“For we have all sinned and fall short the glory of God…” (Romans 3:23)
When I was in high school, a movie came out called “Mean Girls.” It was about a group of popular girls at a high school, who are nicknamed “The Plastics.” On the outside, they appear flawless. Their outer appearance is always perfect; they seemingly have it all together – the right clothes, cars, boyfriends, and social life. As the movie title implies, even though they look pretty on the outside, they are not so nice on the inside.
“The Plastics” sometimes remind me of a lot of us Christians! Maybe not the “mean” part so much, but the plastic-y part for sure! By all appearances, we try to look perfect in every way. We always have a smile on our face, we are dressed in church-appropriate clothes, and we say and do all the “right things”. We put on a good show!
Deep down, however, you can still find all of our flaws and sins, and all of our struggles, as hard as we try to show the world that they aren’t there.
I knew two lovely ladies both going through difficult times. I asked them both how they were doing.
The first replied with a big smile and an upbeat tone, ““Oh just great, things are going well! Thank you for asking!”
We both knew what she was facing, but for my genuine concern, I was met with a very “plastic” answer!
When I asked the other lady how she was doing, she said, ““Some days are a lot harder than others. I am just trusting in God to help me through.”
With this honesty and transparency, her response was refreshing. She easily admitted that she was struggling, and because of her faith and trust in Jesus, she actually ended up encouraging my own faith life!
There is something really attractive to me about a Christ-follower who is not afraid to be exactly who they are – just a regular person, striving to know Jesus better, someone who is putting all their hope and trust in Him, despite their very real imperfections and tough circumstances.
I keep an actual list of sins that I struggle with. I don’t like having this list written down of my flaws, but when I read through them, I am always reminded that I fall short.
Does this mean that I justify my sinfulness and say “this is just who I am”?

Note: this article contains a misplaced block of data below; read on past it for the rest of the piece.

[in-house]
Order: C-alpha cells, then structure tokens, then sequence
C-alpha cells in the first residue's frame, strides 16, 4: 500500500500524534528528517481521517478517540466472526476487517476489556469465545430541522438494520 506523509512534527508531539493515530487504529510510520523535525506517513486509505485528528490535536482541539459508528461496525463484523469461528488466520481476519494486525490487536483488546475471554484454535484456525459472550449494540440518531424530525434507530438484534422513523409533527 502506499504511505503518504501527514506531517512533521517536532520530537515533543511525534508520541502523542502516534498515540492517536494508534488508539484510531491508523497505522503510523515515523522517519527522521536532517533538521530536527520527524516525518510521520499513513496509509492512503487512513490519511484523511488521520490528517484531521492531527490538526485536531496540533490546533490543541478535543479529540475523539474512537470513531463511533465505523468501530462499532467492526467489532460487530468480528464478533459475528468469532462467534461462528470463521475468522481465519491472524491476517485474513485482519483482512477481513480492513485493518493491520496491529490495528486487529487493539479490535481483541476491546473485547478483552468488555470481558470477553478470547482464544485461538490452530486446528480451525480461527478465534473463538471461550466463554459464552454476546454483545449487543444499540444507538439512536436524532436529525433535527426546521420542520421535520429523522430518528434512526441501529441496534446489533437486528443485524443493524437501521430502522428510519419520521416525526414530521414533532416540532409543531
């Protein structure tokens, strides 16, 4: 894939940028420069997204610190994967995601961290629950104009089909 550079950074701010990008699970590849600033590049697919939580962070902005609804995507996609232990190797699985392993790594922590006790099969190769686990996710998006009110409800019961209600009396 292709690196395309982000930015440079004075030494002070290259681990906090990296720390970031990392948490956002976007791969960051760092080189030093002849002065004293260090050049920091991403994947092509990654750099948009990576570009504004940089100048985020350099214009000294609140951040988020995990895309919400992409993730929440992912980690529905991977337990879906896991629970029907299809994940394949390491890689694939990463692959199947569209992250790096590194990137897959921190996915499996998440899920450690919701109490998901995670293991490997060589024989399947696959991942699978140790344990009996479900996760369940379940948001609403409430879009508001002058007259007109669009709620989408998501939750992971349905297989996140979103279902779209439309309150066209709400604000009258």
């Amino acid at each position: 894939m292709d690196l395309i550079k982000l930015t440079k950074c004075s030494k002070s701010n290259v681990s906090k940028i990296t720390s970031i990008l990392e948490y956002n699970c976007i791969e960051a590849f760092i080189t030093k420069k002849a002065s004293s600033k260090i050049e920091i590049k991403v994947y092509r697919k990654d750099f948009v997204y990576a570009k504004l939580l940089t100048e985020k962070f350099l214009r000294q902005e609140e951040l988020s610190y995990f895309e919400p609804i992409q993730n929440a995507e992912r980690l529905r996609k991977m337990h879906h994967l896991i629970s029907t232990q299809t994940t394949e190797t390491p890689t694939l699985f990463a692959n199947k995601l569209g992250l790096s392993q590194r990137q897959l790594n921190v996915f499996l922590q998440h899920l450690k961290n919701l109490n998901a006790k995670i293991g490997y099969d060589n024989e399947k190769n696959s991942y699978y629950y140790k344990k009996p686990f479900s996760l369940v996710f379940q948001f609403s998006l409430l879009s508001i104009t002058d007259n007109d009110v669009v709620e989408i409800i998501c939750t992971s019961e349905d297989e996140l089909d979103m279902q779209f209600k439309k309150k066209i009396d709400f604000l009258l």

This means that I admit that at times I can be judgmental, prideful, rude, mean, impatient….. (OK, you get the picture!) I am not going to just give in to these behaviours. My list is a reminder that I can do nothing to change who I am without God’s help. I am trusting in Jesus:
“For by one sacrifice He has made perfect forever those who are being made holy.” (Hebrews 10:14)
I am in the process of “being made holy.” Thankfully, I am not the person I was ten years ago when I first said “yes” to Jesus! I am also not the person I could be yet. I am in process.
As I continue in my relationship with Him, I trust that tomorrow, I will not be the same person I am today. I trust that I will have more patience, that I will be quicker to love and less quick to judge, that I will remember that I don’t have it all together, and that I should be loving, even to those who are not loving towards me.
King David is an incredible example of being “non-plastic”:
“For troubles without number surround me, my sins have over taken me, and I cannot see. They are more than the hairs of my head, and my heart fails with in me…” (Psalm 40:12)
“Why are you downcast; O my soul? Why so disturbed within me? Put your hope in God, for I will yet praise him, my savior and my God!” (Psalm 42:11)
I love how David (called “a man after God’s own heart,”) never sugarcoats his circumstances or his sin, and yet he stands firm in his trust and hope in God. He is honest, and he is real – honest about his many shortcomings, but also honest in his absolute dependence on God in spite of them.
If I don’t admit that I am sick or in trouble, how will anyone know to pray for me? If I don’t confess that my kids are driving me crazy today, how will anyone support me? If I don’t tell someone that I’m really struggling to resist sin in some area of my life, who will come to help me? Our bumpy circumstances don’t magically go away when we refuse to admit we need help. We need to confess our brokenness and go to God in prayer, and ask others to help us through, because none of us have this all figured out!
There is incredible beauty in our brokenness. The heart of the Gospel is ACKNOWLEDGING our sin, our weakness, our inadequacy – through our weakness God’s power is made perfect, so let’s avoid trying to cover it up with a big plastic smile when we’re having a rough time. Then, we can get the help and support we need, and can be there to help and support others too!